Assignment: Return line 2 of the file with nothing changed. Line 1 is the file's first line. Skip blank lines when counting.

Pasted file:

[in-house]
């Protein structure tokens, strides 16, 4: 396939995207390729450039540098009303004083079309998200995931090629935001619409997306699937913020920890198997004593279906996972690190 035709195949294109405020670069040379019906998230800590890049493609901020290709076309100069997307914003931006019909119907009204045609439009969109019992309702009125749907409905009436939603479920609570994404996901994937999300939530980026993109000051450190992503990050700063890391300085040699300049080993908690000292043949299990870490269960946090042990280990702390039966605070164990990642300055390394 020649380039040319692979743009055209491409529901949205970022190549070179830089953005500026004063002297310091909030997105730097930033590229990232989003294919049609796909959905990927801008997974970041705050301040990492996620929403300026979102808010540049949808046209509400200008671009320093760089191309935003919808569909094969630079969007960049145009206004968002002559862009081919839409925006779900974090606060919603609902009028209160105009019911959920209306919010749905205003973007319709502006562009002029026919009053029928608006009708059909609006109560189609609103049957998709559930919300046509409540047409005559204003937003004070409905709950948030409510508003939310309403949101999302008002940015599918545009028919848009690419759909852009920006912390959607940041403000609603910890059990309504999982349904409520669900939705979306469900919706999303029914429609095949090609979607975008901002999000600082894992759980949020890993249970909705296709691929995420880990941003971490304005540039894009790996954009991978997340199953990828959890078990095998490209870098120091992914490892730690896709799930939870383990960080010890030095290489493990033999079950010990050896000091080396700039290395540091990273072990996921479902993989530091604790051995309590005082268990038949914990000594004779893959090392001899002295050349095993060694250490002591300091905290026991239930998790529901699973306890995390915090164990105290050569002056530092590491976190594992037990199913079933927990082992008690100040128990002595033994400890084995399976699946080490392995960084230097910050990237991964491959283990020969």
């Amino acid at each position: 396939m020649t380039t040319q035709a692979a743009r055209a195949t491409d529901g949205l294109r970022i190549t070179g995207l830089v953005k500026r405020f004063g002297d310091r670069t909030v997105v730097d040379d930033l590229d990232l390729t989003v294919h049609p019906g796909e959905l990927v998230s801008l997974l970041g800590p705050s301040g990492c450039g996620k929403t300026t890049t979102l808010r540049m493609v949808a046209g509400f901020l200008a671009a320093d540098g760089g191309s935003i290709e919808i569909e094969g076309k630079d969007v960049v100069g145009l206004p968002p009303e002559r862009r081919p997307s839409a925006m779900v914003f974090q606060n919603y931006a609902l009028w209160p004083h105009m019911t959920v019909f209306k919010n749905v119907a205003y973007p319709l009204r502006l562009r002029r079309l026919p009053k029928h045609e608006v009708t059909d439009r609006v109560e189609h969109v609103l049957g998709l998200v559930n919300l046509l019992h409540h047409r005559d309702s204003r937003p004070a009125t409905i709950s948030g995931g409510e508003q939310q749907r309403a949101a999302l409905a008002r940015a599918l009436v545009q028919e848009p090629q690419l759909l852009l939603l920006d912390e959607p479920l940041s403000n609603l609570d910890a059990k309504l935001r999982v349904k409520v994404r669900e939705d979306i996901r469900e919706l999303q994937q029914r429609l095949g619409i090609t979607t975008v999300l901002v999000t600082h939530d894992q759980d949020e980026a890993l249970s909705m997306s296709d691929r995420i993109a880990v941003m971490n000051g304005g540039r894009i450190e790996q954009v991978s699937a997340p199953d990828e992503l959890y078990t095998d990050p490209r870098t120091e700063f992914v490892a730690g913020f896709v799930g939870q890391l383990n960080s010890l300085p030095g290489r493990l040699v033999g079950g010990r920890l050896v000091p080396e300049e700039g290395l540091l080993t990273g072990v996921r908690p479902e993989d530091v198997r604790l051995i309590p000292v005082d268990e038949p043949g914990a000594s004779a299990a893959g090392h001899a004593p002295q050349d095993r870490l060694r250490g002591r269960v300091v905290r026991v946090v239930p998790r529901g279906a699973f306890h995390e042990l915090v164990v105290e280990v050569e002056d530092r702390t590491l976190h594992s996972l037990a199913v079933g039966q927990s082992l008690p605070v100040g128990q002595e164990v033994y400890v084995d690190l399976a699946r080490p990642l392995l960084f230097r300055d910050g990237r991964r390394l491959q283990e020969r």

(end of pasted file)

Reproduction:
């Protein structure tokens, strides 16, 4: 396939995207390729450039540098009303004083079309998200995931090629935001619409997306699937913020920890198997004593279906996972690190 035709195949294109405020670069040379019906998230800590890049493609901020290709076309100069997307914003931006019909119907009204045609439009969109019992309702009125749907409905009436939603479920609570994404996901994937999300939530980026993109000051450190992503990050700063890391300085040699300049080993908690000292043949299990870490269960946090042990280990702390039966605070164990990642300055390394 020649380039040319692979743009055209491409529901949205970022190549070179830089953005500026004063002297310091909030997105730097930033590229990232989003294919049609796909959905990927801008997974970041705050301040990492996620929403300026979102808010540049949808046209509400200008671009320093760089191309935003919808569909094969630079969007960049145009206004968002002559862009081919839409925006779900974090606060919603609902009028209160105009019911959920209306919010749905205003973007319709502006562009002029026919009053029928608006009708059909609006109560189609609103049957998709559930919300046509409540047409005559204003937003004070409905709950948030409510508003939310309403949101999302008002940015599918545009028919848009690419759909852009920006912390959607940041403000609603910890059990309504999982349904409520669900939705979306469900919706999303029914429609095949090609979607975008901002999000600082894992759980949020890993249970909705296709691929995420880990941003971490304005540039894009790996954009991978997340199953990828959890078990095998490209870098120091992914490892730690896709799930939870383990960080010890030095290489493990033999079950010990050896000091080396700039290395540091990273072990996921479902993989530091604790051995309590005082268990038949914990000594004779893959090392001899002295050349095993060694250490002591300091905290026991239930998790529901699973306890995390915090164990105290050569002056530092590491976190594992037990199913079933927990082992008690100040128990002595033994400890084995399976699946080490392995960084230097910050990237991964491959283990020969």